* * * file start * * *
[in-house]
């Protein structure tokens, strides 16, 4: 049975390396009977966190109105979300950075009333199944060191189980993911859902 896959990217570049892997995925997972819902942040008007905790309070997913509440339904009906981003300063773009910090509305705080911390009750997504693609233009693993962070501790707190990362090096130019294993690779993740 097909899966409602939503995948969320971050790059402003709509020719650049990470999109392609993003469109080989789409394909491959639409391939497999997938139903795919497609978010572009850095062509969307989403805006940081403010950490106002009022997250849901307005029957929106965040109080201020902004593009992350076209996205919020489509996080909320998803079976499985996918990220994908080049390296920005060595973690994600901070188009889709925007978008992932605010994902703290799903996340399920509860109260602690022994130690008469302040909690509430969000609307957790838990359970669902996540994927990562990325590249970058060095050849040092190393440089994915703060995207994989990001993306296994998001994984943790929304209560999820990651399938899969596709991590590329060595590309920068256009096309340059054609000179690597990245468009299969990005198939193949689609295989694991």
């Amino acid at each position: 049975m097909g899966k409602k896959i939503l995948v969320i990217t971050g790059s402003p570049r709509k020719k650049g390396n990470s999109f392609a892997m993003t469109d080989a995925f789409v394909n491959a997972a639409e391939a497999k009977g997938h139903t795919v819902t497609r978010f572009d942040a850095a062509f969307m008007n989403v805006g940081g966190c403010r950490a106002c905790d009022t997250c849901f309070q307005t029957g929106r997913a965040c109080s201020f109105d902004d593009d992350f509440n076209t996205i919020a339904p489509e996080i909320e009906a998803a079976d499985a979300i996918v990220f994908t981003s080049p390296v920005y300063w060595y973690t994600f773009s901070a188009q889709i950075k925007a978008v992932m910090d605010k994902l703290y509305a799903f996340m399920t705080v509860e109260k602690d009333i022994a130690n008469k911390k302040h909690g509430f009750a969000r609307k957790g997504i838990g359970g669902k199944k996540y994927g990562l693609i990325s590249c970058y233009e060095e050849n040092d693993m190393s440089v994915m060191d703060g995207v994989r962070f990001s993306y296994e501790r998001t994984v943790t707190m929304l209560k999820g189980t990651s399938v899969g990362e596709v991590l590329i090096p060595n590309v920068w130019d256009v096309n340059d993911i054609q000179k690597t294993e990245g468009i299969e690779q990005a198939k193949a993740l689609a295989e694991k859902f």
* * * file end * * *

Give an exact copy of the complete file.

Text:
[in-house]
């Protein structure tokens, strides 16, 4: 049975390396009977966190109105979300950075009333199944060191189980993911859902 896959990217570049892997995925997972819902942040008007905790309070997913509440339904009906981003300063773009910090509305705080911390009750997504693609233009693993962070501790707190990362090096130019294993690779993740 097909899966409602939503995948969320971050790059402003709509020719650049990470999109392609993003469109080989789409394909491959639409391939497999997938139903795919497609978010572009850095062509969307989403805006940081403010950490106002009022997250849901307005029957929106965040109080201020902004593009992350076209996205919020489509996080909320998803079976499985996918990220994908080049390296920005060595973690994600901070188009889709925007978008992932605010994902703290799903996340399920509860109260602690022994130690008469302040909690509430969000609307957790838990359970669902996540994927990562990325590249970058060095050849040092190393440089994915703060995207994989990001993306296994998001994984943790929304209560999820990651399938899969596709991590590329060595590309920068256009096309340059054609000179690597990245468009299969990005198939193949689609295989694991």
């Amino acid at each position: 049975m097909g899966k409602k896959i939503l995948v969320i990217t971050g790059s402003p570049r709509k020719k650049g390396n990470s999109f392609a892997m993003t469109d080989a995925f789409v394909n491959a997972a639409e391939a497999k009977g997938h139903t795919v819902t497609r978010f572009d942040a850095a062509f969307m008007n989403v805006g940081g966190c403010r950490a106002c905790d009022t997250c849901f309070q307005t029957g929106r997913a965040c109080s201020f109105d902004d593009d992350f509440n076209t996205i919020a339904p489509e996080i909320e009906a998803a079976d499985a979300i996918v990220f994908t981003s080049p390296v920005y300063w060595y973690t994600f773009s901070a188009q889709i950075k925007a978008v992932m910090d605010k994902l703290y509305a799903f996340m399920t705080v509860e109260k602690d009333i022994a130690n008469k911390k302040h909690g509430f009750a969000r609307k957790g997504i838990g359970g669902k199944k996540y994927g990562l693609i990325s590249c970058y233009e060095e050849n040092d693993m190393s440089v994915m060191d703060g995207v994989r962070f990001s993306y296994e501790r998001t994984v943790t707190m929304l209560k999820g189980t990651s399938v899969g990362e596709v991590l590329i090096p060595n590309v920068w130019d256009v096309n340059d993911i054609q000179k690597t294993e990245g468009i299969e690779q990005a198939k193949a993740l689609a295989e694991k859902f």